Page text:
Farming in Callao

Wednesday, December 06, 2006

Chalk one for David over Goliath

Chalk one for David over Goliath

In Justices find argument for raiding Sandy Valley Basin doesn't hold water (Las Vegas Review-Journal, Nov. 29, 2006) John L. Smith reported a Nevada Supreme Court decision overturning a Nevada State Engineer decision approving an interbasin transfer of water for development in Primm. Residents of Sandy Valley, from which the water was to have been exported, rejoiced after their seven-year, against-the-odds victory.

The developer, Primm South Real Estate Company, had hired Vidler Water Company to handle their water applications. State Engineer Hugh Ricci (since retired) granted Vidler 415 acre-feet of water (out of Vidler's original request for 1,400 AF) based on Primm South's assertions they needed the full amount of water even though they could not currently use it all. Some was for future development. (During the water rights hearing, a Primm South executive stated, "if we can't use it we'll sell it".)

The state Supreme Court rejected the idea of speculation. District Judge David Wall upheld the state Engineer's decision, forcing Sandy Valley residents to appeal to the state Supreme Court.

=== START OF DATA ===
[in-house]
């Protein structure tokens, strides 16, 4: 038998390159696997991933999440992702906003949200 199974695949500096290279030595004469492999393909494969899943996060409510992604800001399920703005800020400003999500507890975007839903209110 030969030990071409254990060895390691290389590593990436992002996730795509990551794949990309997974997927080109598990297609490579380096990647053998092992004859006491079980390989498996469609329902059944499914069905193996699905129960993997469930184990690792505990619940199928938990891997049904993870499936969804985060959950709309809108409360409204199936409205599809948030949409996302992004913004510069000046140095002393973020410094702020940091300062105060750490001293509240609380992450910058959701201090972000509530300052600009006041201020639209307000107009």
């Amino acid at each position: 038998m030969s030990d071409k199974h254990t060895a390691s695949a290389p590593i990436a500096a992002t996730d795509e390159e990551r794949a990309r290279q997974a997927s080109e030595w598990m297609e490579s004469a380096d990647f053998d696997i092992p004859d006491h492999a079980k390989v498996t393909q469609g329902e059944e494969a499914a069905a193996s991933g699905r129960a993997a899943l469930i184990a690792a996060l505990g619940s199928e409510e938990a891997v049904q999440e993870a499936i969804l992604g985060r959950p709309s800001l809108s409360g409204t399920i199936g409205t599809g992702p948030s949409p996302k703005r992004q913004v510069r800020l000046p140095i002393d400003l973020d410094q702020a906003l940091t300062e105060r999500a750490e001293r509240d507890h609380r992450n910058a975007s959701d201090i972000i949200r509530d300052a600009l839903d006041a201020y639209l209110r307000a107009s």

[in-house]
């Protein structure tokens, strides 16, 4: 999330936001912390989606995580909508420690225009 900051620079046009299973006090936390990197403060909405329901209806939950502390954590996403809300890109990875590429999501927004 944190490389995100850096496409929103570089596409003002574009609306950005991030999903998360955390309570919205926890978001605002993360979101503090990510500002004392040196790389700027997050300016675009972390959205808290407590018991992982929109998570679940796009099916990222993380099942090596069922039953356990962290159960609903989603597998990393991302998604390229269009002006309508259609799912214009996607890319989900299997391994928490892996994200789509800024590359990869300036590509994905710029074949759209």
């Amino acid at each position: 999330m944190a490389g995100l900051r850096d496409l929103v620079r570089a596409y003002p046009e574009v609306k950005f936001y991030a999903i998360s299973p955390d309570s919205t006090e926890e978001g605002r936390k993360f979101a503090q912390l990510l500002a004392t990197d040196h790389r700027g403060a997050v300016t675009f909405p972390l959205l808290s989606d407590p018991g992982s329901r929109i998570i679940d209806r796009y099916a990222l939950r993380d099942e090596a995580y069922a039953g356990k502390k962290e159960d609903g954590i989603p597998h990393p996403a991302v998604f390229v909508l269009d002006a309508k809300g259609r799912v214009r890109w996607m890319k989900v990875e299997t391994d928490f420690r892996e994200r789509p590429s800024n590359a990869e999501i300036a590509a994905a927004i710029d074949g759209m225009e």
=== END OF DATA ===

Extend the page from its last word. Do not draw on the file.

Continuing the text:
Along the way, the residents' original attorney died after a lengthy illness. Al Marquis, who owns the Kingston Ranch in the valley, stepped up and represented the community's successful appeal. The community raised $60,000 to fight the giant.

The justices found Ricci had, "failed to properly consider the evidence in determining the need for water in the import basin" and "failed to make the appropriate findings, his decision to grant Vidler Water's interbasin groundwater transfer application was not supported by substantial evidence."

Perhaps the NV State Engineer will invest a little extra time and thought into the decisions before him, related to SNWA's proposal. SNWA has requested 90,000 AF from Spring Valley (adjacent to Snake Valley) and almost 200,000 AF from all the basins from which it wants to export water. Southern Nevada won't need that much water until mid-century, however, even at their current out-of-control growth rate and their excessively high per capita water usage.

The Supreme Court's opinion quoted above could just as easily apply to SNWA's scheme for mining water from eastern Nevada and Western Utah.

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